24 September 2008

Don't know how Kevin missed this

It's old -- almost two weeks old, which makes it paleolithic by blogosphere standards, but Dean Ornish had a great article in Newsweek titled "The Collapse of Primary Care."

While nothing in the article is new or surprising to readers of this blog (or Kevin's), it's cogent and well-written, and I think of significance because it shows how the, well, the impending collapse of primary care in the US is percolating up to the forefront of the public consciousness. A groundswell of consensus opinion that the system is broken and needs to be fixed is a necessary precondition for fundamental reform.

More like this please.


  1. Thanks for posting this!

    Its a great article for which I can testify to be true: I was discouraged from entering medicine by more senior MD's, and noticed most US grads with whom I spoke aimed near exclusively for highly paid specialties (while FMG's aimed for FP, IM, Peds, Psych spots.) I, however, dont fault people for wanting to make a good living but do agree the reimbursement process is skewed.

  2. What Is Reasonable, But Not Necessary

    In recent times, others have appeared to express concern about the apparent shortage of primary care doctors in the United States. Both presently as well as in the years to come, others speculate that the shortage of primary care doctors will continue to progress to even greater absence of PCPs that what exists now. Less than 20 percent of medical school graduates go for primary care as a specialty as a residency program today, it has been reported.
    Typically, the main reason believed by many is lack of pay compared with other medical specialties. Some anticipate a shortage of 60 thousand or so primary care doctors in the future within the United States. The PCP doctors who practice right now would not recommend their specialty, or their profession, it has been reported. I believe their value as PCPs has not been acknowledged to them as it should, nor is there income where it should be for what they do.
    It is estimated that the U.S. needs presently tens of thousands more primary care physicians to fully satisfy the necessities of those members of the U.S. public health- the U.S. citizens. Ironically, PCPs have been determined to be and likely are the backbone of the U.S. Health care system- they are specialists of everything medically.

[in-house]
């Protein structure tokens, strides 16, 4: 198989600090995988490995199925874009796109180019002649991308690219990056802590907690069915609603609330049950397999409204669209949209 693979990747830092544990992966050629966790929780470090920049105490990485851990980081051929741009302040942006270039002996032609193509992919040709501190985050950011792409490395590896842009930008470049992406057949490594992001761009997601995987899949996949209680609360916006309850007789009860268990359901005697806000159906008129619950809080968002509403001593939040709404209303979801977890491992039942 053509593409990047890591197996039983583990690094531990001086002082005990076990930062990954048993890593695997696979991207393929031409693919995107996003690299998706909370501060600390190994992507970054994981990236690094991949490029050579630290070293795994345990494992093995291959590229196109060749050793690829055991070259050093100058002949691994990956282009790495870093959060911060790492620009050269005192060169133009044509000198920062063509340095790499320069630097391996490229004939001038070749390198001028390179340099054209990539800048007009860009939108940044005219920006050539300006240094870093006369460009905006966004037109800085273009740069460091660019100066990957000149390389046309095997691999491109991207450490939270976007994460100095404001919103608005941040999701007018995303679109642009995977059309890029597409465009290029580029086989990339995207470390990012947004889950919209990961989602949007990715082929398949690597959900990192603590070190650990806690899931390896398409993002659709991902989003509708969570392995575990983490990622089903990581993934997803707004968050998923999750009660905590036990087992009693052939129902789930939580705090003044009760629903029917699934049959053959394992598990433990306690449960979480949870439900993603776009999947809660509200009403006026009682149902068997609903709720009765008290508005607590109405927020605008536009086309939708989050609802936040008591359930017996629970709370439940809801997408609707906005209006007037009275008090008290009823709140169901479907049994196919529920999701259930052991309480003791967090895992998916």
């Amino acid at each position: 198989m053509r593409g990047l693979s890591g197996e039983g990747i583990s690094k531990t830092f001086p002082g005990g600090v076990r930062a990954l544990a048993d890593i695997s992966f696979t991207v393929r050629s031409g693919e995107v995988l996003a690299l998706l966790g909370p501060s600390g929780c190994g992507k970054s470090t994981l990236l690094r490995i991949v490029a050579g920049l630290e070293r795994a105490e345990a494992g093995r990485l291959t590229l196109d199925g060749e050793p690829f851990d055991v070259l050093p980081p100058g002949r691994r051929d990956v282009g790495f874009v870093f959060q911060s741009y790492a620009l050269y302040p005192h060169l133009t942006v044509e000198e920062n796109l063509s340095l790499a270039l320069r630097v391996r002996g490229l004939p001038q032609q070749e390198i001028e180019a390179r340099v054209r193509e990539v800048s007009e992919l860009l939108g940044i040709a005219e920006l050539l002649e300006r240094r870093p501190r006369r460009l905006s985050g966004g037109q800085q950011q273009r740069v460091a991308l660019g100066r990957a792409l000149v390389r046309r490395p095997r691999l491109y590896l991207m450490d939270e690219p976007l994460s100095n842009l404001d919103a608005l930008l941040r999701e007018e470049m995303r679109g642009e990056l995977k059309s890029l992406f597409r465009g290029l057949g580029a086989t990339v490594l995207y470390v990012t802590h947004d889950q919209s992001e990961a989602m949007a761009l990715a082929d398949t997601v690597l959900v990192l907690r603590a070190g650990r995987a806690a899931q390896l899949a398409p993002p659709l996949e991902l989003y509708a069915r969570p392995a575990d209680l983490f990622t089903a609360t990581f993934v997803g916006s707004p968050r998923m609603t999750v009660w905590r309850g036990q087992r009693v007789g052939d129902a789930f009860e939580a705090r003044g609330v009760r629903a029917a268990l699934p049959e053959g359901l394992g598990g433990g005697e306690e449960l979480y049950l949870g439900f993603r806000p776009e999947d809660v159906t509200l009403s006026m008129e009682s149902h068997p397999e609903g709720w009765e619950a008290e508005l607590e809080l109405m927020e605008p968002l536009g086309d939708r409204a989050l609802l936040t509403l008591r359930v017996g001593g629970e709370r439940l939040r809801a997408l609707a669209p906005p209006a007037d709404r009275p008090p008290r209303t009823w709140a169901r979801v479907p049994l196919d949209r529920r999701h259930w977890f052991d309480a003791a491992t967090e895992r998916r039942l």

For example, PCPs manage the many chronically ill patients, who benefit the most from the much needed coordination and continuity of care that PCPs historically have strived to provide for them. Nearly half of the U.S. population has at least one chronic illness- with many of those having more than one of these types of these illnesses. A good portion of these very ill patients have numerous illnesses that are chronic, and this is responsible for well over 50 percent of the entire Medicare budget, who are largely cared and treated by PCPs.
    The shortage of primary care physicians is possibly due to other variables as well- such as administrative hassles that are quite vexing for the physician vocation overall- along with ever increasing patient loads that is complicated by the progressively increasing cost to provide care for their patients due to decreasing reimbursements from various organizations the doctors receive for the services they provide.
    For reasons such as this, it is believed that some PCPs are retiring early, or simply seeking an alternative career path. As mentioned earlier, the PCP specialty is not desirable choice for a late stage medical student, so this is quite concerning to the public health in the United States. The number of medical school graduates entering family practice residencies has decreased by about half over the past decade or so. PCPs also have extensive student loans from their training to complicate their rather excessive workloads as caregivers with decreased pay, so I can understand if they are a bit demoralized.
    Despite the shortage of these doctors, primary care physicians do in fact care for the populations they serve and are dedicated to their welfare and restoration of their health, as difficult as it may be for them at times. Studies have shown that mortality rates would decrease due to increased patient outcomes if there were more PCPs to serve those in need of treatment.
    This specialty would also optimize preventative care more for their patients. Studies have also shown that, if enough PCPs are practicing in a given geographical area, hospital admissions are decreased, as well as visits to emergency rooms. This is due to the ideal continuity in health care these PCPs provide if numbered correctly to serve a given population of citizens.
    In addition, PCP care has proven to improve the quality of care given to patients, as well as the outcomes for these patients as a result are more favorable. Most importantly, the overall quality of life for their patients is much improved if there are enough PCPs to handle the overwhelming load of responsibility they presently have due to this shortage of their specialty that is suppose to increase mildly if at all in the years to come.
    The American College of Physicians believes that a patient- centered national health care workforce policy is needed to address these issues that would ideally be of most benefit for the public health. Policymakers should take this into serious consideration.
    “In nothing do men more nearly approach the Gods then in giving health to men.” --- Cicero
    Dan Abshear (ex-military medic and physician assistant for nearly 20 years)
    Author’s note: What has been written has been based upon information and belief of a layperson, yet also the assessments of a patient.


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